Friday, August 5, 2022

Five Interesting Ways to Use Screencastify in Your Classroom

A couple of days ago I wrote a short post about the changes to Screencastify's free plan. At the end of that post I included some ideas for using Screencastify in your classroom. If you missed that short list, here are the ideas in more detail. 

Add Interactive Questions Into Your Videos
Adding interactive questions into your instructional videos is a great way to make sure that students actually watch your lesson all the way through. It's also a good way to determine if you need to re-teach something or alter your explanation of a concept. You can do that by looking to see if there is a pattern to the answers your students choose while watching your video. Here's a demo of how to use Screencastify to add questions into your videos.
 


Blur Faces and Objects in Your Videos
The option to blur things in your videos is a great way to protect your and your students' privacy when publishing a video. Besides blurring faces you may also want to blur names or email addresses if they appear in a screencast video. Watch this video to learn more.



Comment on Google Docs
The process of using Screencastify and Google Keep to create a video comment bank for Google Docs is fairly straight-forward. First, record your short video comments or short lesson with Screencastify. Second, get the "share" link from Screencastify. Third, create a note in Google Keep that contains the link to the video (I recommend giving the notes easy-to-remember names and labels). Finally, whenever you need the video link just open Google Keep in the sidebar of the Google Doc you're viewing and copy the video link from the Google Keep into your comment. Watch this video for a demonstration of the whole process.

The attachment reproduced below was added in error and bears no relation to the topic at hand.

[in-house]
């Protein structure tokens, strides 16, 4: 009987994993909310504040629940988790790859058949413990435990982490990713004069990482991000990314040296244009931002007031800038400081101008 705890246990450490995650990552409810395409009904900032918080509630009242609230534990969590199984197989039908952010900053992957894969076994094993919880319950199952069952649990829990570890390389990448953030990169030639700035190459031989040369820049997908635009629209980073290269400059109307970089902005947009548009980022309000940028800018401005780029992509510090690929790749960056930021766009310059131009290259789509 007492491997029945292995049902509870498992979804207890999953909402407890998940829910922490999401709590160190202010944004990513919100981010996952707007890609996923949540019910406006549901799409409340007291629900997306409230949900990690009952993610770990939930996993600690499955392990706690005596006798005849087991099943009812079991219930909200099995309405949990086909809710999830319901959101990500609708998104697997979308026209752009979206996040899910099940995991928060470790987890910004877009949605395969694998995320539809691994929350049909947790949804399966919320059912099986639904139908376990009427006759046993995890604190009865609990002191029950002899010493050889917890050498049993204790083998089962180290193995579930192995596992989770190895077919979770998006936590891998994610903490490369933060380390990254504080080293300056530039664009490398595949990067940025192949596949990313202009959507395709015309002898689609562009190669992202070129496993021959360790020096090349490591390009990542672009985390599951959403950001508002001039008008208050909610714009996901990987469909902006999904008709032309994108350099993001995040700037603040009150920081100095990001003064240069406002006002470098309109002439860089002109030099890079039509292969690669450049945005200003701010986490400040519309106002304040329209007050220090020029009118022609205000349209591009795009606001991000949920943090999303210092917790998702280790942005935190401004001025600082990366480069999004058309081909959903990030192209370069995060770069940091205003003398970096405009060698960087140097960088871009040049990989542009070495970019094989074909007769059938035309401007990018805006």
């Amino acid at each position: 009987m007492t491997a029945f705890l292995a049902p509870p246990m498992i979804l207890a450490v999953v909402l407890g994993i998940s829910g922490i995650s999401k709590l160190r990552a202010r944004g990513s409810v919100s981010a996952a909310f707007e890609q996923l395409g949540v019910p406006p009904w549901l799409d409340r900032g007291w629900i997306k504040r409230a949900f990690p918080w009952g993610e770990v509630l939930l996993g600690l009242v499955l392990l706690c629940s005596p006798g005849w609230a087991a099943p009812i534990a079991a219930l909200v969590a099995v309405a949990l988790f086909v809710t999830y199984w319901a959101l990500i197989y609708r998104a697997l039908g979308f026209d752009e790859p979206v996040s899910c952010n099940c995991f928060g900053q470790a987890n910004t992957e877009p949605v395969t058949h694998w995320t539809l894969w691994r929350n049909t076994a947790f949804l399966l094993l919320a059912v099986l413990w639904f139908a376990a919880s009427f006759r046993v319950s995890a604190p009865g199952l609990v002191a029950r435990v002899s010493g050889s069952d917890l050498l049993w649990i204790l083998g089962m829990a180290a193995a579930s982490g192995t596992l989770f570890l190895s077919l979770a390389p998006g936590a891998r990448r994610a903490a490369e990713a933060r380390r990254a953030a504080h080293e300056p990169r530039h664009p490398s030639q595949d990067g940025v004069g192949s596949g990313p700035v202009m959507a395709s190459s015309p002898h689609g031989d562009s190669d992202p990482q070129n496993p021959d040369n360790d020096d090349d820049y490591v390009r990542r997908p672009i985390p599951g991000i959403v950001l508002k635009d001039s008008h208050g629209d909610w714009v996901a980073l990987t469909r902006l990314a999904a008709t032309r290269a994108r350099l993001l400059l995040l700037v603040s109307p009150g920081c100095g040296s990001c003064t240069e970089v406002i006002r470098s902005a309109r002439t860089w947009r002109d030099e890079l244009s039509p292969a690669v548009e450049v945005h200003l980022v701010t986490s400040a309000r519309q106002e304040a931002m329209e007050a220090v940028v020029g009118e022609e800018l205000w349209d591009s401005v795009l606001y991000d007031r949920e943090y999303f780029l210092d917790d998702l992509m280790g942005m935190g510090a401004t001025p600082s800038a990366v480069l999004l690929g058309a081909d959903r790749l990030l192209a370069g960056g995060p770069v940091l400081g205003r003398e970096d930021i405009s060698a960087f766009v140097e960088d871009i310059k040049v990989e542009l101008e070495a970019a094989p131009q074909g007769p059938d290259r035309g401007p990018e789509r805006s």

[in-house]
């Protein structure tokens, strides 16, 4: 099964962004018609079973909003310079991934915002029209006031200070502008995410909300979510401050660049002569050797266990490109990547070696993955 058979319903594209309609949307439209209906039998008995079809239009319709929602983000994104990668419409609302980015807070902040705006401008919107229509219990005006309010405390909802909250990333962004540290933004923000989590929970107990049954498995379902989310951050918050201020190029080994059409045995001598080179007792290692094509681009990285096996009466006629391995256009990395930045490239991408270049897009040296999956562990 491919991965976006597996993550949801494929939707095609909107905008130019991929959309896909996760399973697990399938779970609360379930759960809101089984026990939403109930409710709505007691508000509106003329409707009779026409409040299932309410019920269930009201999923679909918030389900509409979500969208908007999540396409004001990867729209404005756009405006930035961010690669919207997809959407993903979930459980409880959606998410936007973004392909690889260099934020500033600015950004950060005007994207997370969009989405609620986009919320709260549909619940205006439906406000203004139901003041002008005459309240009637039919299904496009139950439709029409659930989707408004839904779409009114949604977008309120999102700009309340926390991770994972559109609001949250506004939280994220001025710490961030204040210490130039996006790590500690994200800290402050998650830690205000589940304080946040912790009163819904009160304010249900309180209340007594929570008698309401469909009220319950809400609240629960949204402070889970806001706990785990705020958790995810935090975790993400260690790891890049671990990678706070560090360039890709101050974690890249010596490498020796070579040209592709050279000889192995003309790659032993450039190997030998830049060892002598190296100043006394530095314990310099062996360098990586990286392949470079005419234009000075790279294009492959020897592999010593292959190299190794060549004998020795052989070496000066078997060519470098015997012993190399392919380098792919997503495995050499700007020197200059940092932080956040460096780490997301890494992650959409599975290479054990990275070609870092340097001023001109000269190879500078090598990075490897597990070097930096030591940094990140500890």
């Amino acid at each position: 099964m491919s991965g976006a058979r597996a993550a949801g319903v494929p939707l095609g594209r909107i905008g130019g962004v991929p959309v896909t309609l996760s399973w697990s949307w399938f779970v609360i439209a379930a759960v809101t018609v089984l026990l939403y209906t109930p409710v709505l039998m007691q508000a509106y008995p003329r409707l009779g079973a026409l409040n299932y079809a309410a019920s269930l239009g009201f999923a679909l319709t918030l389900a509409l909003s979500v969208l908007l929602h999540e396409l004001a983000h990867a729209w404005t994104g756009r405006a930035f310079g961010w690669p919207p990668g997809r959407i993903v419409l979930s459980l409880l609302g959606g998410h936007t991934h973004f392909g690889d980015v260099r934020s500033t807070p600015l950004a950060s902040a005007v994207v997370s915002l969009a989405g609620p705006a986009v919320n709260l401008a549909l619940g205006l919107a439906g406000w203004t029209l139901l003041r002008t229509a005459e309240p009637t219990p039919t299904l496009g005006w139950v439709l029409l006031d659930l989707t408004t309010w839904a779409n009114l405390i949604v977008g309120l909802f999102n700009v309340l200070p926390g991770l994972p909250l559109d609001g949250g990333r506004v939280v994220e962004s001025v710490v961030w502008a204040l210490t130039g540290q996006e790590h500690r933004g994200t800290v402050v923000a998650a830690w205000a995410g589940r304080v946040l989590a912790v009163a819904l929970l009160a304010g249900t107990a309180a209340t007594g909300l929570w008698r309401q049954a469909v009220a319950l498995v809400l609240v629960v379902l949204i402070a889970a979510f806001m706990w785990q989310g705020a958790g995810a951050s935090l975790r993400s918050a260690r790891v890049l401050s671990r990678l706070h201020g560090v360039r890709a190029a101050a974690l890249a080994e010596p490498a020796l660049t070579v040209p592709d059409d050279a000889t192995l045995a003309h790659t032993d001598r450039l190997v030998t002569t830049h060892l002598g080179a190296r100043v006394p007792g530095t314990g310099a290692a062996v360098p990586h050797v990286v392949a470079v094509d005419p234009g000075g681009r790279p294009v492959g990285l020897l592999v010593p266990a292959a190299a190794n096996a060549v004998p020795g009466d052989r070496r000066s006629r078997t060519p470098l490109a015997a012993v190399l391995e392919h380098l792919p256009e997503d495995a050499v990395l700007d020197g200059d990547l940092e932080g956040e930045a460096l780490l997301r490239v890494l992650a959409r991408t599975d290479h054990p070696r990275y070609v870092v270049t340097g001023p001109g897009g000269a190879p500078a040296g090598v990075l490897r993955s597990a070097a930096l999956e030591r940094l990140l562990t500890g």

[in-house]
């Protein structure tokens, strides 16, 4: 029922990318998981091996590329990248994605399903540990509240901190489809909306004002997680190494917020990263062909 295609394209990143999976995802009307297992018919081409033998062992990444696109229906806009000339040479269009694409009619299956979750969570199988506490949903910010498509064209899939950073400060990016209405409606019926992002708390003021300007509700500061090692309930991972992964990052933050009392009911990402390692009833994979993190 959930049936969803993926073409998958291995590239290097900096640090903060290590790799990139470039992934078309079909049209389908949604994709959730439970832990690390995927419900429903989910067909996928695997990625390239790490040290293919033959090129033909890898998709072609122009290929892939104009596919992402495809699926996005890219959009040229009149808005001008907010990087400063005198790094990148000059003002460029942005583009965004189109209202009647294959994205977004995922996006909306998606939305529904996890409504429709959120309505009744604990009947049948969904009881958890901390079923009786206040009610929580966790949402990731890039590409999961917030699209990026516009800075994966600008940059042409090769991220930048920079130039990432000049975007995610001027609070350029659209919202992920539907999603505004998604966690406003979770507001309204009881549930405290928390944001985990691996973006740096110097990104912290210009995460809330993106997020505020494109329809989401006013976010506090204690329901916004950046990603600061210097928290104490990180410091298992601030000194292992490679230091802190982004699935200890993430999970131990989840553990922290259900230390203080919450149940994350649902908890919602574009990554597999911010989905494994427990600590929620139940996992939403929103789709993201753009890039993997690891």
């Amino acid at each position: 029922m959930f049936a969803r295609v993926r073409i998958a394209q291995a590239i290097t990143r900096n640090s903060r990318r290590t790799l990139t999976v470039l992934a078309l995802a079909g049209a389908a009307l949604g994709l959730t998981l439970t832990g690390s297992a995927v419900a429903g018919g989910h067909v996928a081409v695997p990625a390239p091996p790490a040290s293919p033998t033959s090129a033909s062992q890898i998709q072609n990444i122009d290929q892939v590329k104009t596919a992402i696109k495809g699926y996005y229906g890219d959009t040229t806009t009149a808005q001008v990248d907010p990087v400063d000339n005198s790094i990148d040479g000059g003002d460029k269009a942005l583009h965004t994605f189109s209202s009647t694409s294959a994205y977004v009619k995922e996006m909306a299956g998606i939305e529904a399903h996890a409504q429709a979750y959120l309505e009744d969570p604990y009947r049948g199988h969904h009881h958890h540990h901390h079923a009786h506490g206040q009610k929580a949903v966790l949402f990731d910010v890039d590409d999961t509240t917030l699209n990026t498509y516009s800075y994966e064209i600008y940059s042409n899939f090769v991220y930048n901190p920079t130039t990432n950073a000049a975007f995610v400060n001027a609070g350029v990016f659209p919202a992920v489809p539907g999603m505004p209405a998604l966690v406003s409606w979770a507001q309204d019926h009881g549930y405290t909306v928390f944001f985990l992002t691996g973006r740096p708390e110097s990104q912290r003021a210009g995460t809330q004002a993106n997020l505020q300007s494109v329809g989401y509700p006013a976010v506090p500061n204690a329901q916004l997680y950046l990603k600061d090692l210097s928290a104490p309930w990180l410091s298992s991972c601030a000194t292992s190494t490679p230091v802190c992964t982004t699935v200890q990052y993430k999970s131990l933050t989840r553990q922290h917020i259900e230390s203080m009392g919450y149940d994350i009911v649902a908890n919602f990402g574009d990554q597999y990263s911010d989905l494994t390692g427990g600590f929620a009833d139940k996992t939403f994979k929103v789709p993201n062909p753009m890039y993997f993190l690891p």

Make a Common Craft-style Video
A little more than decade ago Common Craft created a whole new style of explantory video. You and your students can make your own videos in that simple style by using a screencasting tool like Screencastify and Google Slides. Watch this video to see how that's done.



Record a Narrated Google Earth Tour in Your Web Browser
The web version of Google Earth doesn't have the same tour recording tools that are available in Google Earth Pro. The solution to that problem is to use a tool like Screencastify to record your tour. Watch this video to see how you can do that.

Google Search Tools Students Often Overlook

The default action for students to take when given a research task is to turn to Google. Unfortunately, many students won't venture much beyond the first couple of pages of Google.com results pages before declaring, "I can't find anything about this." But as Dan Russell reminds us in The Joy of Search, good search often requires the use of multiple tools. To that end, Google offers search tools beyond just Google.com. Unfortunately, students won't use those tools unless they know that those tools exist and how to use them. Here are some of the Google search tools that students often overlook. 

Google Books helps students locate and search inside books without having to track down a physical copy of each book that they are interested in reading. If students do want a physical copy of a book, Google Books can help them find a local library that has a copy of the book they desire. Those features of Google Books and more are demonstrated in my new video Five Things Students Should Know About Google Books


Google Dataset Search is a search tool that is designed to help users locate publicly available datasets. This isn't a tool for searching within the datasets, it's a tool for finding datasets. For example, if you're doing research on earthquakes and want to find some datasets to analyze, Google Dataset Search will help you locate datasets that you could then open and or download to analyze. Watch the following short video to see how to use Google Dataset Search